Addictive Short Order Spuds.
On vacation late last year in Los Angeles, my husband and I were all about spontaneity — meaning we dined without reservations or a specific game plan in mind. And yes, that made it feel like a real vacation, indeed.
Here are some of my favorite eats from that excursion:
Often referred to in shorthand as “Nancy Silverton’s burger place,” Short Order was created by Silverton, who started an artisan bread revolution in Los Angeles before opening her now famous Osteria Mozza and Pizzeria Mozza with celeb Chef Mario Batali and restaurateur Joe Bastianich.
Silverton planned to open Short Order in 2011 with Amy Pressman, once her former assistant pastry chef when the two worked together at Spago. But tragically, Pressman died of cancer shortly before the restaurant opened.
Today, Executive Chef Christian Page carries out Pressman’s vision of a gourmet diner serving food with top-notch organic ingredients.
Located in the popular Farmers Market on W. 3rd Street, Short Order is tucked in a quieter back corner of the complex. It’s two stories with seating both inside and out around glassed-in fire-pit tables.
Executive Chef Justin Cogley in the kitchen of Aubergine at L’Auberge Carmel.
Justin Cogley’s first career may have been as a professional figure skater with “Disney on Ice.”
But these days, you can find him spinning circles around haute cuisine as executive chef of Aubergine at L’Auberge Carmel.
Cogley, who started his culinary career working at Charlie Trotter’s in Chicago, developed a passion for fine food and wine as his skating career took him all over Asia, Australia and Europe. At Aubergine, a jewel-box of a restaurant in Carmel-by-the-Sea, he’s so dazzled diners that he was even named one of Food & Wine magazine’s “Best New Chefs 2013.”
He’s all about local ingredients, even going diving with his cooks to gather their own seaweed for beautifully composed dishes.
Late this summer, I had a chance to experience his skills when I was invited as a guest to stay overnight at the inn and enjoy dinner.
The inn is situated in the heart of the charming village.
Housed in a three-story, European-style building constructed in 1929, the charming inn features 20 guest rooms set around a brick courtyard with a bubbling fountain and plenty of patio chairs for lounging.
Dining in the open air at Merriman’s Kapalua.
Thanks to the Maui visitor’s and conventioner’s bureau, which invited me to be its guest on Maui, I was able to sample an array of island eats — from low-brow to high-brow.
Chef Peter Merriman is one of the original founders of Hawaii regional cuisine, and his restaurants have long been a favorite of any visitor to the islands. Ninety-percent of his ingredients are sourced locally, and the seafood is caught sustainably.
With its ocean-side setting, Merriman’s Kapalua restaurant is a great place to watch the sunset while you dine.
An assortment of fried root chips is set down on the table, accompanied by smoked taro hummus, and fresh, crunchy slices of cucumber and radish.
Sous Chef April Matsumoto delivers fresh-made garden smoothies at the Ritz-Carlton Kapalua.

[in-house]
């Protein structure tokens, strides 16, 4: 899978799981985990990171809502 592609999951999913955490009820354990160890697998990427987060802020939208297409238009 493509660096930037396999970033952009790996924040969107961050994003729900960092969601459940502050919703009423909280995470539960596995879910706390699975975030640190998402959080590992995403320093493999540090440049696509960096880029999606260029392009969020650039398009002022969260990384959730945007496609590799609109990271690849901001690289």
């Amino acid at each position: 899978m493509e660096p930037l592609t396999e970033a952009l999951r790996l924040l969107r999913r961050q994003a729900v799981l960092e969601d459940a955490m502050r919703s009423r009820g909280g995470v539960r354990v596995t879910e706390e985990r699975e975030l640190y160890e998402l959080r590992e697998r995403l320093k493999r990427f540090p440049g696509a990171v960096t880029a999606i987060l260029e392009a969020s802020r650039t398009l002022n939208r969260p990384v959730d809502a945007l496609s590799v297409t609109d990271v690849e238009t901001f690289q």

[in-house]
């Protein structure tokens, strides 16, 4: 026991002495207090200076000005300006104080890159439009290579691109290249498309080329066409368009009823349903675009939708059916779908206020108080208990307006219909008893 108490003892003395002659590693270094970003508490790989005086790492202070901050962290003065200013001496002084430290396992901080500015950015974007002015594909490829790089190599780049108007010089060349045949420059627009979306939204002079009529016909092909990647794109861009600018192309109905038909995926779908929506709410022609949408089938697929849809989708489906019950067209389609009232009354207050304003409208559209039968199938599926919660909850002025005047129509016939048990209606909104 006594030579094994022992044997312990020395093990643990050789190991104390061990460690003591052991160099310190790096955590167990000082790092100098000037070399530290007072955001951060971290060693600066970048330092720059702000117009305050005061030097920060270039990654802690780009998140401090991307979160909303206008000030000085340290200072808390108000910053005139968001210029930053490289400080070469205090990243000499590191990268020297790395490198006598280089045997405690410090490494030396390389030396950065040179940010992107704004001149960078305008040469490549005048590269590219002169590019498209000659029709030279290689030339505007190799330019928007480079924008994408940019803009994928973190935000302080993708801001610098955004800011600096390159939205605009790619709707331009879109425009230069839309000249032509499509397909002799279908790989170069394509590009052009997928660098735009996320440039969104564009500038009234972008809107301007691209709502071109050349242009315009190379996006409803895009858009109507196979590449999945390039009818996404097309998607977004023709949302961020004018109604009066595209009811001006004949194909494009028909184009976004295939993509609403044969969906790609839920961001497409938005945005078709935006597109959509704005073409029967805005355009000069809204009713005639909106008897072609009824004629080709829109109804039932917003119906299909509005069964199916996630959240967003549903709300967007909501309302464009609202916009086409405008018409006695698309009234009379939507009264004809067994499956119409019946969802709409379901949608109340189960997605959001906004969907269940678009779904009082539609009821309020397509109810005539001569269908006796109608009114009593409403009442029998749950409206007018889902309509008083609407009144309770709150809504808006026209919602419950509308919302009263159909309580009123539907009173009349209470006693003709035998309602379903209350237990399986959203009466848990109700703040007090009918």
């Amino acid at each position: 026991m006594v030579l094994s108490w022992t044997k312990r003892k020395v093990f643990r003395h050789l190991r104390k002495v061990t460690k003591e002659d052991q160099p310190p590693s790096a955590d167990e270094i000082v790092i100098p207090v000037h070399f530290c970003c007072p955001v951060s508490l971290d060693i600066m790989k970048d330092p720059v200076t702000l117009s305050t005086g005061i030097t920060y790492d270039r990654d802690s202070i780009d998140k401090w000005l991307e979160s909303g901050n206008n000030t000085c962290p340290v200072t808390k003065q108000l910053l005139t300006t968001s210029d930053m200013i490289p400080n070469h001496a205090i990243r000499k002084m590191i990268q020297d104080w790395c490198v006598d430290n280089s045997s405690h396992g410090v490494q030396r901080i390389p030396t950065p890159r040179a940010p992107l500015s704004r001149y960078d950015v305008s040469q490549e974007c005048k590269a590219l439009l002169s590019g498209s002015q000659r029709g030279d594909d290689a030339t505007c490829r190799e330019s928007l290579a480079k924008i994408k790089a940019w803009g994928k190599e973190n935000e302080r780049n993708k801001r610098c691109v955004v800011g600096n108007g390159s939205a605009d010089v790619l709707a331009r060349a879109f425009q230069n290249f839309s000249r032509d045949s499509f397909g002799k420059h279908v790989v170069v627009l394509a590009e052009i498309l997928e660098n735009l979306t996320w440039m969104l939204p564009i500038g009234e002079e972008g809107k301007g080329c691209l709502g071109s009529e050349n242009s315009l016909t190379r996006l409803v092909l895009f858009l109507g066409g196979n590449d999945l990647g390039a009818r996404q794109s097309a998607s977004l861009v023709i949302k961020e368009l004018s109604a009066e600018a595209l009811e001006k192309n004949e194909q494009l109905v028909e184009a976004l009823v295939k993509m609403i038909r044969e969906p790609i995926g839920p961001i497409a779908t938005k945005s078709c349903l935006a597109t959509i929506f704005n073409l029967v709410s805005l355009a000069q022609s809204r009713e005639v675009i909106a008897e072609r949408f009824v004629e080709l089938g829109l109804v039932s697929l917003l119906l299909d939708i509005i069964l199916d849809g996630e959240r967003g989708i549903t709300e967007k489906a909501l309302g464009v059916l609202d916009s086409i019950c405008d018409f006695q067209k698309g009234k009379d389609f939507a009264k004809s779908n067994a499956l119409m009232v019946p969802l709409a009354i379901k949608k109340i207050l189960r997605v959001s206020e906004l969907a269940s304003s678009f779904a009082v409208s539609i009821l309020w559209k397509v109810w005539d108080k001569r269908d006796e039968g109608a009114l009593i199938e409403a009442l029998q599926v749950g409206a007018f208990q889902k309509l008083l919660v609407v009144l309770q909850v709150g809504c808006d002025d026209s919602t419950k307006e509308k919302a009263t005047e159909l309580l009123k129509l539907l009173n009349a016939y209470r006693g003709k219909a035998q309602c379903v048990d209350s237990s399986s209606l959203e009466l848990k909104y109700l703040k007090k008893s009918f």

When I was invited to tour the organic culinary garden at the posh Ritz-Carlton Kapalua, where I was staying courtesy of the Maui tourism bureau, I was expecting a modest plot.
Not the spacious grove of paradise that the hotel has managed to create past the swimming pools and near the auxiliary tennis courts, which will soon be torn out to enlarge the garden.
Frank the gardener, who’s a former engineer, tends the lush swath fragrant with kaffir lime and lemongrass. All manner of herbs, greens, figs and citrus grow here. Flowers are planted all around, including a shrine of orchids, the blooms of which had been discarded by guests that Frank has then brought back to life. Butterflies flutter all around, landing here and there on the many blooms.
A paradise for people and nature.
The larger of two culinary gardens, which will expand to become even larger in the future.
Guests of the resort can enjoy herb garden tours on Mondays. The highlight is when Sous Chef April Matsumoto comes bounding down the garden path with a tray of smoothies for everyone. Made with many of the home-grown goodies from the garden, that morning’s smoothie was redolent of banana, papaya, pineapple, kiwi, strawberries, kaffir lime, spinach, celery and cilantro.
Snails — being raised for escargot and other gourmet dishes — on an urban Maui farm.
Napili FLO Farm
If former massage therapist Monica Bogar has her way, Maui restaurants will some day spotlight organic snails on their menus.
After all, there’s already a waiting list of restaurants eager for the mollusks she is growing aquaponically in ingenious systems devised by her and her Uncle Tony. I had a chance to visit their homestead on the west side of the island, during my trip to Maui, courtesy of the tourism and conventioner’s bureau.
An urban farmer for the past 12 years, Bogar started her Napili FLO Farm a year ago. She now sells her microgreens, edible flowers and watercress to Maui restaurants such as Star Noodle, Hula Grill, and Pineapple Grill, the latter where Isaac Bancaco is chef and a huge supporter of hers.
Monica Bogar and Chef Isaac Bancaco inspect one of Bogar’s aquaponics systems.
Pick you way through Uncle Tony’s backyard to find a miraculous series of tanks — built from scavenged items, including styrofoam boxes, old fish tanks and a grandson’s former wash tub. “We are aquaponics dumpster-divers,” Bogar says proudly with a chuckle.